Where would be a better place to spend a bright May day? Oh yes, tending the bees in their mad rush to plunder the blue-eyed Mary’s, daisies, coltsfoot, and multitude of other flowers that festooned the mountains that nestled the town of Soštanj in the Alps. I concentrated on imagining myself in their midst. The buzz of the huge crowd and the great multitude of languages faded into the pleasant hum of bees at work. I could feel my shoulders relaxing, tension easing at the memory of home on a spring day.
I concentrated until I could see the long wooden sides of the beehives that were painted eye-popping, brilliant colors. Panels with flowers, including one I had painted when I was eleven years old, were interspersed with panels that told stories. There was a panel with St. George (who resembled a tin can) killing a dragon resplendent with colorful scales and shooting flames. St. George was next to the panel with the God Perun flashing thunderbolts. If the priest thought it was St. Elijah that was fine; we knew it was Perun the great father God of Thunder. Next was St. Sebastian, loincloth clad and well-muscled leaning against a brilliant green tree. Blood flowed in lurid red from multiple protruding arrows.
Knowing my Aunt Sonya, who painted him, he was probably chosen as a subject because of his state of dress rather than his sainthood. I imagined bees crawling over his wounds and wondered if they remind him of the arrows. I thought of St. Sebastian as “St. Pincushion,” as he looked like the ball of felt seamstresses used to mercilessly stick with the tools of their trade. Perhaps St. Sebastian would be a better patron for seamstresses than for archers, since arrows had not been good to him.
I tried to stay with my imagination, to feel the sun on my face and the cool breeze of spring in the Alps. The smell made me lose my concentration. A fecund, pungent aroma of the ocean laced with seaweed and fish here at the shore contrasted with the pristine air of the Alps. Then there was the palpable emanation of humanity. I understood why the words inscribed under the great lady liberty standing in the harbor had called us the huddled masses.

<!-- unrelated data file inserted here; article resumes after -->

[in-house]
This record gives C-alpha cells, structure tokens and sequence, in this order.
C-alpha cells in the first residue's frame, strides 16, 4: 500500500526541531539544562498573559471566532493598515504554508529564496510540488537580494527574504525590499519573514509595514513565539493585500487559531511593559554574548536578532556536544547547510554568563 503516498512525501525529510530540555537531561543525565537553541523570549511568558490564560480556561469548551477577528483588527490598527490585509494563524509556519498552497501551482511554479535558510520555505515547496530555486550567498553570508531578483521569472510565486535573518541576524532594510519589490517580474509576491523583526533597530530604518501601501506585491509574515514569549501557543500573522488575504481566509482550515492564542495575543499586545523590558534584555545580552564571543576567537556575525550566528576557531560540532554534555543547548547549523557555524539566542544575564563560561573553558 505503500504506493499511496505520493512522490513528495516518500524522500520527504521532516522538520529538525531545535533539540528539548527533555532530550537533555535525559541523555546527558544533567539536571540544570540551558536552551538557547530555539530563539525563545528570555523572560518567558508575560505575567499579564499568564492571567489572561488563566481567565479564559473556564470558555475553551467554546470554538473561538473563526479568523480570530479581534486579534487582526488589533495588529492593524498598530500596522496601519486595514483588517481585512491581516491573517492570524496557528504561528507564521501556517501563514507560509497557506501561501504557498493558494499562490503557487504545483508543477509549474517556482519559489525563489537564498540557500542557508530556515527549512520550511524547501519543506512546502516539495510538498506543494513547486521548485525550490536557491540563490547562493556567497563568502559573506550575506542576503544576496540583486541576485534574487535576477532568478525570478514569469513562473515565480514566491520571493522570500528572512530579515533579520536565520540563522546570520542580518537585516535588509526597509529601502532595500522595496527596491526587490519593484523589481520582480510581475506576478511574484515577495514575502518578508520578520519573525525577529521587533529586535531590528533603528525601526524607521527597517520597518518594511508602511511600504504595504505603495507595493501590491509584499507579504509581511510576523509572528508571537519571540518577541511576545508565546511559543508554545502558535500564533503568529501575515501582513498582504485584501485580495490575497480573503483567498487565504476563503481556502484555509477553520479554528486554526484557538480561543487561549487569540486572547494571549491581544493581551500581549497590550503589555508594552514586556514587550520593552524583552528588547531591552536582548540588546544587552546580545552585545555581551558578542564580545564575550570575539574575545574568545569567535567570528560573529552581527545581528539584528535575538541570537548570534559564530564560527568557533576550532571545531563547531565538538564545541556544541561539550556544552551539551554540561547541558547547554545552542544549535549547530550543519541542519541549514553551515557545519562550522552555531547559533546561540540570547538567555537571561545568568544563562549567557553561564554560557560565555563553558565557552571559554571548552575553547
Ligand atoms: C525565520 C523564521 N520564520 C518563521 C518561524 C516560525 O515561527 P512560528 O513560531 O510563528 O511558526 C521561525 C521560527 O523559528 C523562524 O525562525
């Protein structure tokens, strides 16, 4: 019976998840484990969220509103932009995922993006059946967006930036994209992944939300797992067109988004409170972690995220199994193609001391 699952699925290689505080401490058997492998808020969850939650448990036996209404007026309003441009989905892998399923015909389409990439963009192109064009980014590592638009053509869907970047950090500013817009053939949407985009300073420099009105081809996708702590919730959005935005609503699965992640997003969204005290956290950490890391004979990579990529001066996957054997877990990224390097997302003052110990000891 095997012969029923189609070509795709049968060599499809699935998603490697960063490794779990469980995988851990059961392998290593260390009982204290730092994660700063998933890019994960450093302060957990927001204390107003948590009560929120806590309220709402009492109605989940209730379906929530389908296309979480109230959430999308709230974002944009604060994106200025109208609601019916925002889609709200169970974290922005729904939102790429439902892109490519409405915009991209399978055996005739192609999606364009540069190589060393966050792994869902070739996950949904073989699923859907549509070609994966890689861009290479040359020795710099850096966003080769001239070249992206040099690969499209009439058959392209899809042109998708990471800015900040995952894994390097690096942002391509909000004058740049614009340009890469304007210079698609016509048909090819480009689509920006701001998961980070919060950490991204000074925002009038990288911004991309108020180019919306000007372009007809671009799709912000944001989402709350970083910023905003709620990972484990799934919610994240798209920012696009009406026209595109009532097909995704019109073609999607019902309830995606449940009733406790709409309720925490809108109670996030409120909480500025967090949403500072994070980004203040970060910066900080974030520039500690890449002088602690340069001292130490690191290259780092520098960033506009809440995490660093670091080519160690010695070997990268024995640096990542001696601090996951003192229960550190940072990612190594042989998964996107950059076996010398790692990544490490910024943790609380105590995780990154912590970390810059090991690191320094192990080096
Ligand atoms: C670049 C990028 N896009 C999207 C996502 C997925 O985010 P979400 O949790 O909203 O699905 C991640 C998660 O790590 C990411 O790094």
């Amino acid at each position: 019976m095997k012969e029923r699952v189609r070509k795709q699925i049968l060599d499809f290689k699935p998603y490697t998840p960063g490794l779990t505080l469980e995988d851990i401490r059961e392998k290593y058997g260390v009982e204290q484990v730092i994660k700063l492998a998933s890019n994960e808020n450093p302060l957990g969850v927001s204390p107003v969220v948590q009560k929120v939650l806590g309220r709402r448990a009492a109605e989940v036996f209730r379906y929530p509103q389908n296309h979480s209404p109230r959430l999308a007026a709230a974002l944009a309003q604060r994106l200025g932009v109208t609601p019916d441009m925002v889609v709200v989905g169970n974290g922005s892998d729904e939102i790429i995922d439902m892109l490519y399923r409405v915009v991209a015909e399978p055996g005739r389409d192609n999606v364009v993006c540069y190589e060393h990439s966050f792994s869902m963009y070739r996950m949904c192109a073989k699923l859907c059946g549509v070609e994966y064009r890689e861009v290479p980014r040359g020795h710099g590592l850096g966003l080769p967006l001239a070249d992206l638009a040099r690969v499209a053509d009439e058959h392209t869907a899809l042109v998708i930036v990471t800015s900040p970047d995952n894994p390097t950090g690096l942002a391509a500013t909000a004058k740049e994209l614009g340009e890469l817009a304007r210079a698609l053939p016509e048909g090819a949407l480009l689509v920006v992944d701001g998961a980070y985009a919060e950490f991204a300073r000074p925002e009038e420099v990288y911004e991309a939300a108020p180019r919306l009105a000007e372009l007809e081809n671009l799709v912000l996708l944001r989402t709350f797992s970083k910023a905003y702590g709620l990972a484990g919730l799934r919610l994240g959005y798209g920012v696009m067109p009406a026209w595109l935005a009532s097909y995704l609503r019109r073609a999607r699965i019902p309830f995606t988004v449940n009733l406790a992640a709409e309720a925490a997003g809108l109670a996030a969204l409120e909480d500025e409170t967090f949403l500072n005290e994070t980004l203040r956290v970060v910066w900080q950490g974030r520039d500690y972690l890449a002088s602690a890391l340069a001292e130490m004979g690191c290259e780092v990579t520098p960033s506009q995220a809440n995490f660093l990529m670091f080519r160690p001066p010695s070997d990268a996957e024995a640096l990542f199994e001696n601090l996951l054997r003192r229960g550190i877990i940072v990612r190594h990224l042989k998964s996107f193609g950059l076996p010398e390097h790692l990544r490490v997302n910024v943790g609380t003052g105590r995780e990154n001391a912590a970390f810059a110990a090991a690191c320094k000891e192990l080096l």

After twenty days at sea in steerage I was pungent. My grimy hair with runaway pieces stuck to my neck under my kerchief. All the passengers were also unwashed and sweating in the heat. Contributing to the stench was the undertones of vomit from those who had been seasick. I longed to wash my clothes after sharing a berth with my cousin Berta and her thirteen-year-old daughter, Jelka, who had both been seasick the entire journey. I had avoided them during the day by remaining on deck when weather allowed. At night I hugged the wall in our shared berth to be as far from them as possible. One of Granny Kobal’s daughters opened a bag and pushed in another soiled diaper, adding to the general fetid atmosphere. The men squatted in front of us in the line smoking harsh little tobacco cigarettes to pass the time.
The line finally lumbered toward the huge brick building. I hoisted my bag and moved with the others. Move and stand, move and stand; slow going, but the movement was welcome and the sun was comforting. A guard’s fierce dark eyes peered at the crowd over his nose that hooked almost to the bottom of his luxuriant mustache. Beside him stood a thin, almost frail, young man with sandy brown hair and glasses perched on the end of his nose. The guard said something in rapid English that we were unable to decipher. The young man with the glasses asked us in German if we wished to leave our luggage in the baggage area. One of the men in our group repeated what he said in Slovene for those who didn’t speak German.
I gripped my valise tighter. It was a small bag since I had on most of the clothes that I owned. It held everything else I had brought with me from home and I didn’t want to risk its loss in the great crowd. It held my prized possession: a quilt in bright flower colors that Aunt Sonya had made for me.